By Kyle Munzenrieder
By Kyle Munzenrieder
By Terrence McCoy
By Jeff Weinberger
By Ryan Yousefi
By Chuck Strouse
By Terrence McCoy
By Terrence McCoy
Last year so many Dade residents forgot or refused or otherwise failed to pay their property taxes that the sum total of delinquency -- $73 million -- outweighed the entire property tax revenue of most North Florida counties. This year looks like a repeat.
Instead of twiddling their thumbs and hoping people pony up, Dade tax collectors place liens on the late-payers' properties, then auction the debt to private investors in the form of tax lien certificates. The annual free-for-all is going on now in a back room nine floors above Flagler Street downtown.
E.W. "Bud" Brodie, a mild-mannered accountant with snow-white hair, has helped administer the tax auction since 1946, missing only a few. "We handled it about the same way back then, but there wasn't any air conditioning," Brodie recalls. "Some years we would hold it outside on the courthouse steps."
Brodie and the auctioneer sitting erectly behind a desk on a raised platform are the only people in the room wearing neckties. The 40-odd investors -- retirees from points north, a few young couples, representatives of big out-of-town banks and insurance companies -- dress in shorts and sneakers or polo shirts and polished wingtips. Their laps are full of scuffed briefcases and fat, bound copies of green-and-white-striped computer printouts. Each bidder has paid a $2000 deposit for the privilege of participating in the auction and holding a homemade placard with a number written on it. Some of the placards are just scraps of cardboard scrawled with Magic Marker, others are neat plastic rectangles stapled to long sticks and adorned with the kind of metallic press-on numerals you'd see on a rural mailbox. According to Brodie, the monthlong auction usually generates one or two minor injuries that result from someone's placard being waved too smartly.
The bidding begins at 8:30 a.m., the yelling and placard-thrusting ebbing and flowing for eight hours, Monday through Friday, as the auctioneer works through an enormous master list of thousands of properties, disposing of more and more overdue taxes.
The happy winner of each bid must immediately pay off the overdue tax on that particular property A a few hundred to thousands of dollars. As a reward, he or she will get a percentage of the overdue taxes (compounded annually) when the owner pays off. The big question is what this percentage rate will be. By state law, the bid begins at eighteen percent and drops as participants compete to see who's willing to accept the lowest return on investment.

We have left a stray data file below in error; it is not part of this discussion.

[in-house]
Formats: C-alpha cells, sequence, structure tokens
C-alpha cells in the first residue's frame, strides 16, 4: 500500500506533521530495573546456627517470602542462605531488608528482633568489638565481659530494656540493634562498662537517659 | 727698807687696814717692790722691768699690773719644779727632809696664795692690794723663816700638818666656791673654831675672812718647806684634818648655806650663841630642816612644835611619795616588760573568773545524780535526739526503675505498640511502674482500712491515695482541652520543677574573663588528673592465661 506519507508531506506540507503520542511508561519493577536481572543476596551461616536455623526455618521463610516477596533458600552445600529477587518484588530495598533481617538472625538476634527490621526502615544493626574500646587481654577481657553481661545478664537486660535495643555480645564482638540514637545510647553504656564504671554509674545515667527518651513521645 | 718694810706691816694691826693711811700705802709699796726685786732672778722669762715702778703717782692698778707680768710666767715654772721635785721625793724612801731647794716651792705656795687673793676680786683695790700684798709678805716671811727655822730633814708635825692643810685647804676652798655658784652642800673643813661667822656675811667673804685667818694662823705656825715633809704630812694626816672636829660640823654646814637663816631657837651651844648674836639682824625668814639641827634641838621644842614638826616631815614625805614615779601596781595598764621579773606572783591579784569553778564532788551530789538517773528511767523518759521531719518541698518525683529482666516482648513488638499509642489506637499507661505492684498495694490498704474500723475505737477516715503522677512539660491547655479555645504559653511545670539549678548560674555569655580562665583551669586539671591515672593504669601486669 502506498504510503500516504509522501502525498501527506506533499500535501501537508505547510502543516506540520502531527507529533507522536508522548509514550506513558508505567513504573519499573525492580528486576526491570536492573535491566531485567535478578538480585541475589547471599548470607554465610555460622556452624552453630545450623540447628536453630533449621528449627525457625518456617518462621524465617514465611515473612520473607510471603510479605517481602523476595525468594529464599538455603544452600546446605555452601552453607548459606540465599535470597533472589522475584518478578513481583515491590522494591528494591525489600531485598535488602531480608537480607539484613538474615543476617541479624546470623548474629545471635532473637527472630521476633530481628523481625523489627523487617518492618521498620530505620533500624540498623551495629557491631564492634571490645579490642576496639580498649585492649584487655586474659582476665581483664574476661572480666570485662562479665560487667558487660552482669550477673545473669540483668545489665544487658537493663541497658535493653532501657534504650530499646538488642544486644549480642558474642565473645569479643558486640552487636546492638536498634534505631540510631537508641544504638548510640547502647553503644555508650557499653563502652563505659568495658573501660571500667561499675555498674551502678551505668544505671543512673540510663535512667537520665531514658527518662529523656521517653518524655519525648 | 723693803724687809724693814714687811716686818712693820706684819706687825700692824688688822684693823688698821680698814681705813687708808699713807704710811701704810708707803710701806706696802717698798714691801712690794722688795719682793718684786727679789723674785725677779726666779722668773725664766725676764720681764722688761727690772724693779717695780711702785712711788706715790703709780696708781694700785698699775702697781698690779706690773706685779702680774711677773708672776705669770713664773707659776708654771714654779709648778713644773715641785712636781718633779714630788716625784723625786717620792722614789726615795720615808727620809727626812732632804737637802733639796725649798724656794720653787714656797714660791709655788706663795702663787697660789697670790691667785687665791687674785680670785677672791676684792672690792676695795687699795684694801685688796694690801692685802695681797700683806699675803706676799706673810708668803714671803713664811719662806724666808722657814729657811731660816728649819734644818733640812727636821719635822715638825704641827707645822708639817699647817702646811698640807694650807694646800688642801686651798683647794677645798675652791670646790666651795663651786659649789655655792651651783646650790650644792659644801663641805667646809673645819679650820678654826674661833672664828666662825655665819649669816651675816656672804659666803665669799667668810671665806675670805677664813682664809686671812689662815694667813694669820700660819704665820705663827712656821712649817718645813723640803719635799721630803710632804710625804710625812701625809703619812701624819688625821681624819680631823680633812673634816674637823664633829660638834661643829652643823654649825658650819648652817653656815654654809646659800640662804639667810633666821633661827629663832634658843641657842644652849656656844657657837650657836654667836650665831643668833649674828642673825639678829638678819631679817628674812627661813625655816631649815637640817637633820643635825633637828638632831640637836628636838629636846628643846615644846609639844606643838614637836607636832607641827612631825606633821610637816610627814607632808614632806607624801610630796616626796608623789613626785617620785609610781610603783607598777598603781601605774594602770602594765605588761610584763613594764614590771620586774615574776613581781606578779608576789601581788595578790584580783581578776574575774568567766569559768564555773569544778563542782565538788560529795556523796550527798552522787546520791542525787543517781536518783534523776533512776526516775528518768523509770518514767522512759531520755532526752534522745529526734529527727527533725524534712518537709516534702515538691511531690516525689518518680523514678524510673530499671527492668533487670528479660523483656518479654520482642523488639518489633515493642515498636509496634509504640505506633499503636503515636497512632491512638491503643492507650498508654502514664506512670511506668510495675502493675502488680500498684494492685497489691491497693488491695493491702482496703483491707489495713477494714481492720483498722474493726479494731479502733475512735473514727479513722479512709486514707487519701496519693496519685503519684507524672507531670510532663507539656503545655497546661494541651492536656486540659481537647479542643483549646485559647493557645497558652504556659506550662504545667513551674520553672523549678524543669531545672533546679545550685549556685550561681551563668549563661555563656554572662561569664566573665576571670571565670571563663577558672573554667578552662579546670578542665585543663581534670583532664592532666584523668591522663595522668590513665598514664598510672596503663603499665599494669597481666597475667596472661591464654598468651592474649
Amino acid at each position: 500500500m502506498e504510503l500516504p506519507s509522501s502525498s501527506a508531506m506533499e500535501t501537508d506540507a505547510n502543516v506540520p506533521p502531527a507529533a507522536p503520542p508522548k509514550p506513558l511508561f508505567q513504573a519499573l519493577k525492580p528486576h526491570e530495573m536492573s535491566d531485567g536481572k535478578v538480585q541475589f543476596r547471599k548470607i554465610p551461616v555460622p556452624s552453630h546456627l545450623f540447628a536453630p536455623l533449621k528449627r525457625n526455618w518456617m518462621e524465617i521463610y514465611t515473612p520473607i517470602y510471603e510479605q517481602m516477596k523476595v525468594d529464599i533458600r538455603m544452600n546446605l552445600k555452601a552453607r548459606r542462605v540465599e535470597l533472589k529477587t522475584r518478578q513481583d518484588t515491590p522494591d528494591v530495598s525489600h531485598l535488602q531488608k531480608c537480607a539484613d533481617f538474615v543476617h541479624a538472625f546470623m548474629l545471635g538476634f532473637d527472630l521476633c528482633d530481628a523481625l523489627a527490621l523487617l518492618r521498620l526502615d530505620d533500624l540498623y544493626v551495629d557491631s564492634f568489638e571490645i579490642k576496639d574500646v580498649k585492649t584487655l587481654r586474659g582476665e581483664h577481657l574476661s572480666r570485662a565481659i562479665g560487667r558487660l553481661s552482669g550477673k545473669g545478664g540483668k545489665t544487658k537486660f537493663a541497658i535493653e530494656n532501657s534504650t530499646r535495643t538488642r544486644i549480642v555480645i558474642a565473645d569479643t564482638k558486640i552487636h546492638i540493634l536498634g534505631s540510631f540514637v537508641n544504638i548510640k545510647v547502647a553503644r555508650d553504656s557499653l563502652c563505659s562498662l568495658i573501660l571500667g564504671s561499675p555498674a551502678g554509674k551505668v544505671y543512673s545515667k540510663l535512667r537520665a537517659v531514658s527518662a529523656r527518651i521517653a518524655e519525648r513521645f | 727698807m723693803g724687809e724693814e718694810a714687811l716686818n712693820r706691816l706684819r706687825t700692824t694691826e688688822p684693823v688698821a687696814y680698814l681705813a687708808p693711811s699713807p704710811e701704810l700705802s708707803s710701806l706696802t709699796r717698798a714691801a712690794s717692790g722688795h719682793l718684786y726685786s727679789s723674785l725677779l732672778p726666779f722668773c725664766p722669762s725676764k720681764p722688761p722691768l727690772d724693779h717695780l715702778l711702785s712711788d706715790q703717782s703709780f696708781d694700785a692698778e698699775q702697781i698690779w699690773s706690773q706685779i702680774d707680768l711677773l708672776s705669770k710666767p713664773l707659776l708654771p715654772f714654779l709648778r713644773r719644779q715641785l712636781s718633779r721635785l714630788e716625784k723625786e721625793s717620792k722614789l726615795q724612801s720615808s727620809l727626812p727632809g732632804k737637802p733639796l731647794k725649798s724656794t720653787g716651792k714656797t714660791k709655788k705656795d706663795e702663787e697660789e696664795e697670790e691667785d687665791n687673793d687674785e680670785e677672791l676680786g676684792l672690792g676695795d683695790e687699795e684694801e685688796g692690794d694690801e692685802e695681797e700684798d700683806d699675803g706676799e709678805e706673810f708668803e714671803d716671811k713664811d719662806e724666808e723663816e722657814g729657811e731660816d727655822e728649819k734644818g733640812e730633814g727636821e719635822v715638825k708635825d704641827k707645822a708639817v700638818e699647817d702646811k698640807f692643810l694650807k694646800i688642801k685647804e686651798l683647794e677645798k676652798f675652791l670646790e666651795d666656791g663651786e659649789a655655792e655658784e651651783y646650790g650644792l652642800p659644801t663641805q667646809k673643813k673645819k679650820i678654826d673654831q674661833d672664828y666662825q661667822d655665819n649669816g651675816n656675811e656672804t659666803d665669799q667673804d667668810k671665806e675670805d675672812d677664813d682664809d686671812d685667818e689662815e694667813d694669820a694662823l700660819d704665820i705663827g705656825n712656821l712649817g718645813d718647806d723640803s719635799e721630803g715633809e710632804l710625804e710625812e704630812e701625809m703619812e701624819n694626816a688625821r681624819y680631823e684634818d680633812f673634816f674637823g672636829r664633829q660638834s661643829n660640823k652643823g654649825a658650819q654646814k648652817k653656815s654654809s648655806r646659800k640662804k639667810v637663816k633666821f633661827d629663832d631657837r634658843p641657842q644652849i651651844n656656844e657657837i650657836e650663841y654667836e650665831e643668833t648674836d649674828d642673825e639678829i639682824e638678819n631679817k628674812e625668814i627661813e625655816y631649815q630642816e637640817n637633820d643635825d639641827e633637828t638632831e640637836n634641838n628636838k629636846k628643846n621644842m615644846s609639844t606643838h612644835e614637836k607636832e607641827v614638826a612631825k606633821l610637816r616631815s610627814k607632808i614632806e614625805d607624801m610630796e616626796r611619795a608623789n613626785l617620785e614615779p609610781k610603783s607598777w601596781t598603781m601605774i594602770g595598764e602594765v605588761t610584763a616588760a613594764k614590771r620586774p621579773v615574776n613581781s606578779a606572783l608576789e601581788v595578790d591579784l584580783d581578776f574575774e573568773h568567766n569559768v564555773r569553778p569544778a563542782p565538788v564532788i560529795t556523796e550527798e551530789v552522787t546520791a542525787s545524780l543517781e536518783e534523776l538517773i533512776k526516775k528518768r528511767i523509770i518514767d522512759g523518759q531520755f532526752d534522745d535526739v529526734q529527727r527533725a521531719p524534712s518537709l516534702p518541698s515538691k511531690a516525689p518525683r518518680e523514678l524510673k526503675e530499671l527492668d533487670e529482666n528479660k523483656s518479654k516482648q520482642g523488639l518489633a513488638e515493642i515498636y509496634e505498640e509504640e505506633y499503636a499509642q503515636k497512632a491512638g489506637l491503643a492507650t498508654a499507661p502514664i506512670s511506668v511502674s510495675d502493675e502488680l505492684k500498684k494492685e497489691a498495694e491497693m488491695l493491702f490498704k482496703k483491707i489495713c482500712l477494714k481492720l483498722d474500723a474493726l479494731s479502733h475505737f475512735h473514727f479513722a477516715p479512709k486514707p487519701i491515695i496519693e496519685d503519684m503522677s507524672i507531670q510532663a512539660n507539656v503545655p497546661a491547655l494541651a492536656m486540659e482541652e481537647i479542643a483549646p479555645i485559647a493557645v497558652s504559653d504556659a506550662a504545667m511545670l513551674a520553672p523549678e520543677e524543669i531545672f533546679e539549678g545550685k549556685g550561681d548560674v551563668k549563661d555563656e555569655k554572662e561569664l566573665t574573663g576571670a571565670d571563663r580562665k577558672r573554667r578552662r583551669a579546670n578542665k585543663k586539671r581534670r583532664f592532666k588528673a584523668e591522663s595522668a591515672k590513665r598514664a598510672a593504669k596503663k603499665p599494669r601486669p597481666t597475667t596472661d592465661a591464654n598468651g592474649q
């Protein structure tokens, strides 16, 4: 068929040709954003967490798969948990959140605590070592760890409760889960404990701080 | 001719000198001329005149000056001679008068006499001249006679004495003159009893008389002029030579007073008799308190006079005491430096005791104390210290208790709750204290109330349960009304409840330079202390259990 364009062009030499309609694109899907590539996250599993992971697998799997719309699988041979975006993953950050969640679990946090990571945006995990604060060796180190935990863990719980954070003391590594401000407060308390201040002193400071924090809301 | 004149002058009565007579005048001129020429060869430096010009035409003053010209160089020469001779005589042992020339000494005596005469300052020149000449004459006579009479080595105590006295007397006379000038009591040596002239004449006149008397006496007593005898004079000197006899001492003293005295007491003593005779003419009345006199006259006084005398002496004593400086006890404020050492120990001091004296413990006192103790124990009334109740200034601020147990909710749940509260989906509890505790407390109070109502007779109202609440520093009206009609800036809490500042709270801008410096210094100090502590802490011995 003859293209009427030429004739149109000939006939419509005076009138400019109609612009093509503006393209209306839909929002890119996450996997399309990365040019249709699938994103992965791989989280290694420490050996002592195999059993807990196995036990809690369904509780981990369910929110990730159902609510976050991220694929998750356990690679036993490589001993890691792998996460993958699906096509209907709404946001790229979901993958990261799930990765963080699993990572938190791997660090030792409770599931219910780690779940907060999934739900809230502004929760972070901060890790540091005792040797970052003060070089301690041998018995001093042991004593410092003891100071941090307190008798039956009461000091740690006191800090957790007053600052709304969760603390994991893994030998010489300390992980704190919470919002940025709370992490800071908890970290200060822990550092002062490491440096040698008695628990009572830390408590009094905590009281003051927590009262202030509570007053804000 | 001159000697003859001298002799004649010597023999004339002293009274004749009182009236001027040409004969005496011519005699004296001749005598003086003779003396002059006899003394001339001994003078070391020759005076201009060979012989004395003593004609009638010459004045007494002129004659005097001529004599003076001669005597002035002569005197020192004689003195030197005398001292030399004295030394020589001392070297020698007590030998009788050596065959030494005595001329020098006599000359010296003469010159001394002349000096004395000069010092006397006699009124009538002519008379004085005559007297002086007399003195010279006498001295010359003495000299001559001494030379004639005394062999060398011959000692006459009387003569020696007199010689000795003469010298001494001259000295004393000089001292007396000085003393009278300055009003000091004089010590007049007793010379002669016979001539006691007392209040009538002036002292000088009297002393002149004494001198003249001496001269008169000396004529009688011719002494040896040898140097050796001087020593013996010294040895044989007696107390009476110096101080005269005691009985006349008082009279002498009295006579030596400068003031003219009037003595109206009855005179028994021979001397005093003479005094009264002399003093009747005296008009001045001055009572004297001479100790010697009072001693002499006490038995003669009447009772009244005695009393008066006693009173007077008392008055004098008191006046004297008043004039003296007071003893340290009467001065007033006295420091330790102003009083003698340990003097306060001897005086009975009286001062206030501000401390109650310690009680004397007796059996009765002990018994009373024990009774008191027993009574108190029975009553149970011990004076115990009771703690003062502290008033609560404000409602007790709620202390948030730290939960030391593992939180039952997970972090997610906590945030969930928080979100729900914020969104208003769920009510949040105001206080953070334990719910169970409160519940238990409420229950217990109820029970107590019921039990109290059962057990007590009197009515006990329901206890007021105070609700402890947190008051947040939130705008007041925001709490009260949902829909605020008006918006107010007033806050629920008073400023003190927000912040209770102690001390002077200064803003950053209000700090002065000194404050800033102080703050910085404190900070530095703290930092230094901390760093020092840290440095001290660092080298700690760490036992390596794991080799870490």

The catch: The owner of a tax lien certificate collects only when (and if) the property owner gets around to paying off the lien, which includes a penalty that covers the bounty due the investor.
The auction is an important opportunity for Dade County to unburden itself of delinquent debt and generate millions of dollars quickly. "This time of year, the government's broke," Brodie notes. "It's the end of the fiscal year, and the county really depends on the revenue from the tax sale."
For amateur and professional profit seekers, the auction is a chance to make a modest killing -- or get killed. "There are a lot of little potholes you can fall into," warns chief tax collector Richard L. Gardner, Jr. "It's not risk-free."
Some bidders hope debtors will turn around and quickly pay their taxes (a so-called quick redemption). In that event, regardless of his winning bid, the investor who holds the tax certificate gets an automatic five percent return on his money, better than if he'd put the loot in a bank for an entire year. Of course, because the percentage penalty keeps accruing, buyers lucky enough to get a tax certificate at eighteen percent might like to drag matters out a little longer.
After two years, the holder of a tax lien certificate has the option of forcing the property owner into foreclosure. If the property is sold at a foreclosure auction, the certificate owner gets his payoff. Sometimes he winds up actually owning the delinquent property, if no one buys it. (This isn't always the good thing it appears to be. The property might turn out to be a condemned crack house or a tiny unsellable lot next to a freeway. Worse, it could be an abandoned gas station contaminated by chemical spills, whereupon the smug investor suddenly finds himself fined thousands of dollars by federal regulatory agencies.)
Sometimes a taxpayer avoids paying his taxes for seven years, at which point the tax lien certificate expires and its owner loses every penny of his investment.
"The smart investor does a lot of research," says Gardner. Bidders might investigate the financial history of a property (mortgages, deeds, liens, past certificates bought and redeemed) as well as its physical and social condition (size, age, value of surrounding structures, blight). But even the research can be risky. "One of our investors got mugged researching a property," Brodie recounts. "He came back and sold all his certificates to someone else and said he'd had enough, he was getting out."
Investors research properties to make an educated guess about when and if the owner might pay his taxes. Increasingly the research is done by computers at giant banks, not by individual entrepreneurs shedding shoe leather. Still, one ruddy duffer with thick bifocals says he's sticking with the old-fashioned way: "I remember back in Chicago the first time I went to the racetrack. All these people got off the elevated train and went in this little room filled with toteboards and numbers and betting windows. They never even saw a horse! That's exactly what's going on here."